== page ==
These techniques, Duquette says, not only help the company stay within the regulatory guidelines of its clients but also help clients reduce operating costs.
The Call to Reduce Cost
“All of these things also help us to reduce our cost,” Duquette says. “Our customers are challenged to reduce costs so we have to reduce the cost of assembly. We have to reduce costs by making sure their products are on time. We have to reduce their costs by offering management systems that allow for efficient distribution.”
Cost reduction is certainly the focus with two of the company’s newest projects. Groupe Robert is 70 percent complete with a fleet optimization project that will replace 200 of its diesel trucks with trucks that run on liquid natural gas. It has 125 liquid natural gas trucks on the road today and has liquid natural gas stations at its hubs in Quebec City, Montreal, Toronto, as well as in London and Cornwall, Ontario. For its New York and Indiana operations, the company works with other operators to fill up at natural liquid gas stations in the states. Duquette says the switch will reduce the company’s carbon footprint.
Groupe Robert is also reducing the environmental footprint at its distribution centers. The company is researching the possibility of converting its lift equipment from electric and gas to hydrogen. It is also replacing fluorescent lighting with LED lighting, which Duquette says is 30 percent more efficient, and installing motion detectors so lights automatically turn off when no one is in the area. Other environmentally friendly upgrades made by the company over the years include:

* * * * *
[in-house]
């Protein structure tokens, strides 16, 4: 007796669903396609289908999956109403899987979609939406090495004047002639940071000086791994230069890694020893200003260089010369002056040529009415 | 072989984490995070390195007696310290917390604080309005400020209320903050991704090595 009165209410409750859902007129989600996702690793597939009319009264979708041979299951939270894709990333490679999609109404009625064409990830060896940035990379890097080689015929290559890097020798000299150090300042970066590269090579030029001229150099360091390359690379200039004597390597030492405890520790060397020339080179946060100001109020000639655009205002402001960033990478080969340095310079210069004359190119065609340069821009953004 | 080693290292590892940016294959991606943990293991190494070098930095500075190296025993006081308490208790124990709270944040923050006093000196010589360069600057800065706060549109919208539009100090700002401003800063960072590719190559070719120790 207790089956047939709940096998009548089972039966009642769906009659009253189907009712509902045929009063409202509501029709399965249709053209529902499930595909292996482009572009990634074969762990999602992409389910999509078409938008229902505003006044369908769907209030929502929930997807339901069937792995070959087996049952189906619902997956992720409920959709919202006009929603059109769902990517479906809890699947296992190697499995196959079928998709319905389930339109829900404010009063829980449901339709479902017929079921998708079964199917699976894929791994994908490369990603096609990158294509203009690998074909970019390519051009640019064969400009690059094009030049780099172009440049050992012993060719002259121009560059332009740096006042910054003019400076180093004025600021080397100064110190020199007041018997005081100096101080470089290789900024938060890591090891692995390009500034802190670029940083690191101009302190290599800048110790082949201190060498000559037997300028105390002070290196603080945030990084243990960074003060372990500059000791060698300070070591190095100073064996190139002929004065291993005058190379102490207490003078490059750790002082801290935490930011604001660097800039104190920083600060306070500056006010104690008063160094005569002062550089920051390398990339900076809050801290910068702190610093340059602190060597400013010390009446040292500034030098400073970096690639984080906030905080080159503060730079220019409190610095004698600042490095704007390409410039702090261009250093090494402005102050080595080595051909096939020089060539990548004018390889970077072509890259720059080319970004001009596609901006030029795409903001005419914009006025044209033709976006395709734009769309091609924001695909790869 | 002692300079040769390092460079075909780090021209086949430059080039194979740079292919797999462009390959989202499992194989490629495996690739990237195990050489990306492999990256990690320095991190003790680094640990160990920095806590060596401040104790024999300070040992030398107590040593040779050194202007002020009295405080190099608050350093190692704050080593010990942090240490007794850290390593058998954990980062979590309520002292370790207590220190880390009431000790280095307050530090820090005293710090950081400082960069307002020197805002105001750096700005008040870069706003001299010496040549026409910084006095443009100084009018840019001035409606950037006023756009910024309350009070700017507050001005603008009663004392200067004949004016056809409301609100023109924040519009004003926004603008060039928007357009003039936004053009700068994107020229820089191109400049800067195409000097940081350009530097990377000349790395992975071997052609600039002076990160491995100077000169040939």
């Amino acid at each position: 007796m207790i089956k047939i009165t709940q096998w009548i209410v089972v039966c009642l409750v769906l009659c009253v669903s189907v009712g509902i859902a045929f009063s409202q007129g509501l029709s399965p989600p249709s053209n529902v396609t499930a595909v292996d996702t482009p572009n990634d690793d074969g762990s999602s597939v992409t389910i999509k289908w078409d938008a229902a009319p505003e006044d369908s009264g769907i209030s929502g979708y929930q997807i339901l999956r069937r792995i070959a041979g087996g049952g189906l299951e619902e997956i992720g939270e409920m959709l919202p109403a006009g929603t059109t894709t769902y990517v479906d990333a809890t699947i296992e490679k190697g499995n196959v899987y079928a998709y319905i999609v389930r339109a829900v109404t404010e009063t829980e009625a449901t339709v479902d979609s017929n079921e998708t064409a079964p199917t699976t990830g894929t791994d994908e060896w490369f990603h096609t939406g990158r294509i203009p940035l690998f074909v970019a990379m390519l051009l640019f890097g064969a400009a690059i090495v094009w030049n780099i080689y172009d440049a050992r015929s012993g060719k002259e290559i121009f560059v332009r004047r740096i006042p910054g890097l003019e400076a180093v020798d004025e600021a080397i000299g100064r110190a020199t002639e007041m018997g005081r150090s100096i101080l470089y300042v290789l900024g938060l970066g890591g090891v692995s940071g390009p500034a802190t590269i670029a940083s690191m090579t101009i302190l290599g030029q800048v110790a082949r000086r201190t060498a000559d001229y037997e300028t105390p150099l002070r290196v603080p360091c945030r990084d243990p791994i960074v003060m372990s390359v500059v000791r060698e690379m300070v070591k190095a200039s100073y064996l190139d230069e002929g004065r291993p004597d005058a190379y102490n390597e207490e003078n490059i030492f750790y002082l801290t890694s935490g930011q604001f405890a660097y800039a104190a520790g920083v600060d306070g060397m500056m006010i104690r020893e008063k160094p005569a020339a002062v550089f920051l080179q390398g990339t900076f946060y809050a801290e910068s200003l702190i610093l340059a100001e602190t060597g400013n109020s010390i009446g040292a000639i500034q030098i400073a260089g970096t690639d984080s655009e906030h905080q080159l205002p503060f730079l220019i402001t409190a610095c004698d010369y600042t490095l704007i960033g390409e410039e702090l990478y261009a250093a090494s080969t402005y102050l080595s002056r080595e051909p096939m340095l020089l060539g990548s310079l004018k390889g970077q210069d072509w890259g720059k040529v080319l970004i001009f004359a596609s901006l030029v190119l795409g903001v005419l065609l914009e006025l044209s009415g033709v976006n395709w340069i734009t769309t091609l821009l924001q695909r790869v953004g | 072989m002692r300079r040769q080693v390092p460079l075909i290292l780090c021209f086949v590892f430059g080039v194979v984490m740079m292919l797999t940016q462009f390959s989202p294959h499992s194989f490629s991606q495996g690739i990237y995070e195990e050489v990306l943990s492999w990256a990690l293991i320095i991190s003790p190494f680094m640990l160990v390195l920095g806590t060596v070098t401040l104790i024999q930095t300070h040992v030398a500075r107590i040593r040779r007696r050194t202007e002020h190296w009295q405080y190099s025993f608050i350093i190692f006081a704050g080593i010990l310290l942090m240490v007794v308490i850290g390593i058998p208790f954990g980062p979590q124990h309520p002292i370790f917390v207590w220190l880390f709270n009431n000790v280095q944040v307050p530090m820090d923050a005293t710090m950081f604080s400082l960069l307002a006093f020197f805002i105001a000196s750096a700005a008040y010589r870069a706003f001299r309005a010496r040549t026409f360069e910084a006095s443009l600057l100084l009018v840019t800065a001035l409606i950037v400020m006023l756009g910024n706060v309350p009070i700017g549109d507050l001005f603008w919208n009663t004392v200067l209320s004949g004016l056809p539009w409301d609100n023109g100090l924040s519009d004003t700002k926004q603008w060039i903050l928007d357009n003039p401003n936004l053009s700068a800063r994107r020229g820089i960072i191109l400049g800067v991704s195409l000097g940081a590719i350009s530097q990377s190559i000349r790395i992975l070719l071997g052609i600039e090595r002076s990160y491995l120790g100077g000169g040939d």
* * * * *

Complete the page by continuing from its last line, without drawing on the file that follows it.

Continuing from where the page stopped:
- • Introduction of large truck trains resulting in a 45 percent reduction in fuel consumption;
- • Reduction in vehicle speed limit to 100 km/h resulting in a two percent reduction in fuel consumption;
- • Installation of aerodynamic skirts on fleet resulting in a 7.4 percent fuel savings at 100 km/h;
- • Reduction in idling time resulting in a 95 percent reduction in idling time;
- • Use of a generator rather than the engine to air condition the cab, resulting in one liter per hour for the generator versus four liters per hour for the engine at idle speed;
- • Training in energy efficiency management and installation of the ISAAC (information sharing, administration and analysis center) system, resulting in improved driving and eight percent fuel savings.
Duquette says these energy-saving factors not only help the company appeal to new customers, but are effective tools in recruiting, as well. The new generation of drivers has different priorities than their retiring predecessors. For one, being able to spend more time with family and less time on the road is a crucial factor. Also, companies with a strong environmental stance tend to stand out. “Our commitment to the environment does attract younger people,” Duquette explains. “The fact that we are more aware of the environment with our trucks and in our distribution centers shows our commitment and that has helped gain new customers and employees.”